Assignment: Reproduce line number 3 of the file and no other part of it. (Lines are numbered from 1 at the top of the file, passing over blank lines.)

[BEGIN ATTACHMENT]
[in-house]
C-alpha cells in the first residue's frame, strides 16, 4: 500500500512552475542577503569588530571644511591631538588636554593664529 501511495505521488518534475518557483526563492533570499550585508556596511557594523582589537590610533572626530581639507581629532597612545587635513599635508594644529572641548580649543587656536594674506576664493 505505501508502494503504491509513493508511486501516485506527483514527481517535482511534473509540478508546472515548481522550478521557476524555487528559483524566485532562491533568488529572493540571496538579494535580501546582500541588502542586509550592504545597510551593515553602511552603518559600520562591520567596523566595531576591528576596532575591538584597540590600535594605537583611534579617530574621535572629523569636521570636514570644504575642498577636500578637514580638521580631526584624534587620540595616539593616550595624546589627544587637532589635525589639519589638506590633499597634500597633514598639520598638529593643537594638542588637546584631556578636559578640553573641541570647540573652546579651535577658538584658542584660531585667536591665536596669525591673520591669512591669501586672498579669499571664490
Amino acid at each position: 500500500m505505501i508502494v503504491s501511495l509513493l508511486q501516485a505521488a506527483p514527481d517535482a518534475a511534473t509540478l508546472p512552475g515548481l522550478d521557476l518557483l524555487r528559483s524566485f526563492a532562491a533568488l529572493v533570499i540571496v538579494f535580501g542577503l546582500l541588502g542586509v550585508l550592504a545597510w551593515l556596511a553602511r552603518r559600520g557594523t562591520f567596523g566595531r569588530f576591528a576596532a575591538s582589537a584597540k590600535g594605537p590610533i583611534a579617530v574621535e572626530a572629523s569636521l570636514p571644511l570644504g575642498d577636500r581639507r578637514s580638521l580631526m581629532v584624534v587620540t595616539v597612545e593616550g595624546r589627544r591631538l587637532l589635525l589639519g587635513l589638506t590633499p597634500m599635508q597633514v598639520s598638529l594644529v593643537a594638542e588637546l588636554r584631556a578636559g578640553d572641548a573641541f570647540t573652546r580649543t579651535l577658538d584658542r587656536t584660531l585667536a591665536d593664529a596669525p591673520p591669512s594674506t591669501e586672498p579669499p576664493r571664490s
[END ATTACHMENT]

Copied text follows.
Amino acid at each position: 500500500m505505501i508502494v503504491s501511495l509513493l508511486q501516485a505521488a506527483p514527481d517535482a518534475a511534473t509540478l508546472p512552475g515548481l522550478d521557476l518557483l524555487r528559483s524566485f526563492a532562491a533568488l529572493v533570499i540571496v538579494f535580501g542577503l546582500l541588502g542586509v550585508l550592504a545597510w551593515l556596511a553602511r552603518r559600520g557594523t562591520f567596523g566595531r569588530f576591528a576596532a575591538s582589537a584597540k590600535g594605537p590610533i583611534a579617530v574621535e572626530a572629523s569636521l570636514p571644511l570644504g575642498d577636500r581639507r578637514s580638521l580631526m581629532v584624534v587620540t595616539v597612545e593616550g595624546r589627544r591631538l587637532l589635525l589639519g587635513l589638506t590633499p597634500m599635508q597633514v598639520s598638529l594644529v593643537a594638542e588637546l588636554r584631556a578636559g578640553d572641548a573641541f570647540t573652546r580649543t579651535l577658538d584658542r587656536t584660531l585667536a591665536d593664529a596669525p591673520p591669512s594674506t591669501e586672498p579669499p576664493r571664490s